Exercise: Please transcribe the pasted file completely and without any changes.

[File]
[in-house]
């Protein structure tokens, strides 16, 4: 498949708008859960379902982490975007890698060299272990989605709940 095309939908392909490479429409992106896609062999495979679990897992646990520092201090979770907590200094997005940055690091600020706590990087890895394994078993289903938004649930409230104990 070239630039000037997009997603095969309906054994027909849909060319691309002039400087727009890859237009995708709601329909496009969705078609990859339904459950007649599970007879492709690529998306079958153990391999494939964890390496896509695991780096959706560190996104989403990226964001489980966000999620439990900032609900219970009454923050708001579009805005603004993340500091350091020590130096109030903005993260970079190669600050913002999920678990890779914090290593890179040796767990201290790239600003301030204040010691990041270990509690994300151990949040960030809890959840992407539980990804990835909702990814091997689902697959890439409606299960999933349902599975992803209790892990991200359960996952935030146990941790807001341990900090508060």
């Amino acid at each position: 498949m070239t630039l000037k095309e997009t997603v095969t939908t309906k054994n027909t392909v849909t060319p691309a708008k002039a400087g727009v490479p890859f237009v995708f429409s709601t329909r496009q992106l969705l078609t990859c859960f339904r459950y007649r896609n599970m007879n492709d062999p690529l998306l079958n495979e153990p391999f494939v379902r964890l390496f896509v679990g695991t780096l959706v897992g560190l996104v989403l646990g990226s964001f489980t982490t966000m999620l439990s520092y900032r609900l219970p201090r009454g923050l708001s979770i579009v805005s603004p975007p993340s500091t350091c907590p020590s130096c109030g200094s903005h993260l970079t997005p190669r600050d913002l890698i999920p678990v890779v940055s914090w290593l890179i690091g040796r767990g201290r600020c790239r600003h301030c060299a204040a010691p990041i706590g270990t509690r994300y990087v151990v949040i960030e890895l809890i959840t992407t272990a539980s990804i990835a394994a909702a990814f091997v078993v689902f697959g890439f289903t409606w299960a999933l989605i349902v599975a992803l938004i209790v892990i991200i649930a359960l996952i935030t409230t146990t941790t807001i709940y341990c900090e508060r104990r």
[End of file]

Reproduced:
[in-house]
């Protein structure tokens, strides 16, 4: 498949708008859960379902982490975007890698060299272990989605709940 095309939908392909490479429409992106896609062999495979679990897992646990520092201090979770907590200094997005940055690091600020706590990087890895394994078993289903938004649930409230104990 070239630039000037997009997603095969309906054994027909849909060319691309002039400087727009890859237009995708709601329909496009969705078609990859339904459950007649599970007879492709690529998306079958153990391999494939964890390496896509695991780096959706560190996104989403990226964001489980966000999620439990900032609900219970009454923050708001579009805005603004993340500091350091020590130096109030903005993260970079190669600050913002999920678990890779914090290593890179040796767990201290790239600003301030204040010691990041270990509690994300151990949040960030809890959840992407539980990804990835909702990814091997689902697959890439409606299960999933349902599975992803209790892990991200359960996952935030146990941790807001341990900090508060």
């Amino acid at each position: 498949m070239t630039l000037k095309e997009t997603v095969t939908t309906k054994n027909t392909v849909t060319p691309a708008k002039a400087g727009v490479p890859f237009v995708f429409s709601t329909r496009q992106l969705l078609t990859c859960f339904r459950y007649r896609n599970m007879n492709d062999p690529l998306l079958n495979e153990p391999f494939v379902r964890l390496f896509v679990g695991t780096l959706v897992g560190l996104v989403l646990g990226s964001f489980t982490t966000m999620l439990s520092y900032r609900l219970p201090r009454g923050l708001s979770i579009v805005s603004p975007p993340s500091t350091c907590p020590s130096c109030g200094s903005h993260l970079t997005p190669r600050d913002l890698i999920p678990v890779v940055s914090w290593l890179i690091g040796r767990g201290r600020c790239r600003h301030c060299a204040a010691p990041i706590g270990t509690r994300y990087v151990v949040i960030e890895l809890i959840t992407t272990a539980s990804i990835a394994a909702a990814f091997v078993v689902f697959g890439f289903t409606w299960a999933l989605i349902v599975a992803l938004i209790v892990i991200i649930a359960l996952i935030t409230t146990t941790t807001i709940y341990c900090e508060r104990r």